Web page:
Mayor of Greek city makes racist comments about Roma; more evictions of Roma in Greece

07 December 1999

On September 12, 1999, the Greek daily Avgi reported that Mr Apostolos Zervas, the mayor of the Zefyri municipality on the periphery of Athens, had made racist statements about Roma following the massive earthquake on September 7, 1999. According to Avgi, while commenting on the action taken by the municipality after the quake, Mayor Zervas stated, "We only faced problems with the Gypsies. They looted tents, made business by selling them, engaged into fights with the citizens or the municipality, attacked municipal employees and created problems with the aid distribution. We were forced to bring in the Special Police Forces to help us do our job." On September 14, Mayor Zervas made similar anti-Romani comments during a press conference when, according to the Greek daily Eleftherotypia, he stated, "Gypsy stories. Do not bother me with the Gypsies. Because of them, the aid mechanism is inefficient. They have been robbing the whole world." According to the Athens-based non-governmental organisation Greek Helsinki Monitor, the mayor‘s statements were reflective of the general sentiment of the public towards Roma following the earthquake. There were several news reports in the Greek press that alleged that Roma were stealing tents and food supplies intended for victims of the earthquake. The mayor later retracted his statement in Eleftherotypia, stating that he had been misquoted. The issue was brought before the September 22 meeting of the Organisation for Security and Cooperation in Europe (OSCE) in Vienna. In response, the Greek delegate again stated that Mr Zervas had been misquoted.

More evictions of Roma have been reported recently in Greece. On August 16, 1999, police evicted thirty-five Romani families from a camp in the town of Ioanina, in the Epirus region of Greece. According to the August 18 edition of the Greek daily Vradini, the Roma had been living on the site for four years and had been paying monthly rent to the owner. The eviction reportedly took place without the presence of the District Attorney and without the presentation of any eviction order. According to Vradini, after authorities had expelled all of the Roma from the site, a bulldozer entered the camp and razed all standing structures to the ground. Mr Emmanouilides, the mayor of Anatoli, the municipality which governs Paralimni, declared that Roma were not welcome in the region, that they were troublemakers and were not keeping the settlement clean. The camp had been participating in a pilot project of the Greek government for the education of Roma. There had been a previous attempt to expel the Roma from the camp in Ioanina in May 1999, but following the intervention of human rights groups, authorities backed off and promised not to proceed with the expulsion, unless there was another viable site to which the Roma could be transferred. At the time of the eviction, such a site had not been provided. Evictions of Roma and the destruction of Romani property by municipal authorities is frequently reported in Greece.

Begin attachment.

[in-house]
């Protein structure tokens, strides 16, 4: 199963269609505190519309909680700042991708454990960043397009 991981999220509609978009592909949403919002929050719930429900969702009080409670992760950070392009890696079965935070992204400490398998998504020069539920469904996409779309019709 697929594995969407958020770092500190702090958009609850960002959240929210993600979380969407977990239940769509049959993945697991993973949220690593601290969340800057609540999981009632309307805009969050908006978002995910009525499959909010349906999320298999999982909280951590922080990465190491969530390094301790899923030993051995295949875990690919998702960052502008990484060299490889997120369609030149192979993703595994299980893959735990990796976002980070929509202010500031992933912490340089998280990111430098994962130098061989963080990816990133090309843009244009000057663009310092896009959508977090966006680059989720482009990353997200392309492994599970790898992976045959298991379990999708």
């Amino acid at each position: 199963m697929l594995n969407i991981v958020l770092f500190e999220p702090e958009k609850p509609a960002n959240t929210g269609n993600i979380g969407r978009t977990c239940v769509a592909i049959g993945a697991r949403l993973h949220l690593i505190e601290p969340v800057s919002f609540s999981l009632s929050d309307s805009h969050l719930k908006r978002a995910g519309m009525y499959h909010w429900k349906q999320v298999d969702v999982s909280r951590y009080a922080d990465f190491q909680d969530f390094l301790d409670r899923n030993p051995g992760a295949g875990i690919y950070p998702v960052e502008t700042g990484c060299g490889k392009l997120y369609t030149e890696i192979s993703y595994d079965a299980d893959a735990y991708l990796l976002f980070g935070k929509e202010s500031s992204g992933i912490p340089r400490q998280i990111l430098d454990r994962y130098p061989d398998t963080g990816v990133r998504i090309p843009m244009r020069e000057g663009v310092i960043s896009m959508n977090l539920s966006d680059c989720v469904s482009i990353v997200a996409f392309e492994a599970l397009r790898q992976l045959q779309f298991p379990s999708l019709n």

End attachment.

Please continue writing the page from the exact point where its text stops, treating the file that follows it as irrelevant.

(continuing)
Other evictions of Roma have been ordered by the Municipal Council of Rio, near the town of Patras in southern Greece. The Council took a decision to evict Roma from three settlements in the area on October 6, 1999, according to a report in the weekly paper, Week in Rio. The Council reportedly took the decision following protests of local residents and rumors regarding the involvement of Roma in criminal acts. As of November 30, the evictions had not yet been carried out, and there has been no public discussion of where they should resettle should the eviction take place.

(Avgi, Eleftherotypia, ERRC, Greek Helsinki Monitor, Week in Rio, Vradini)

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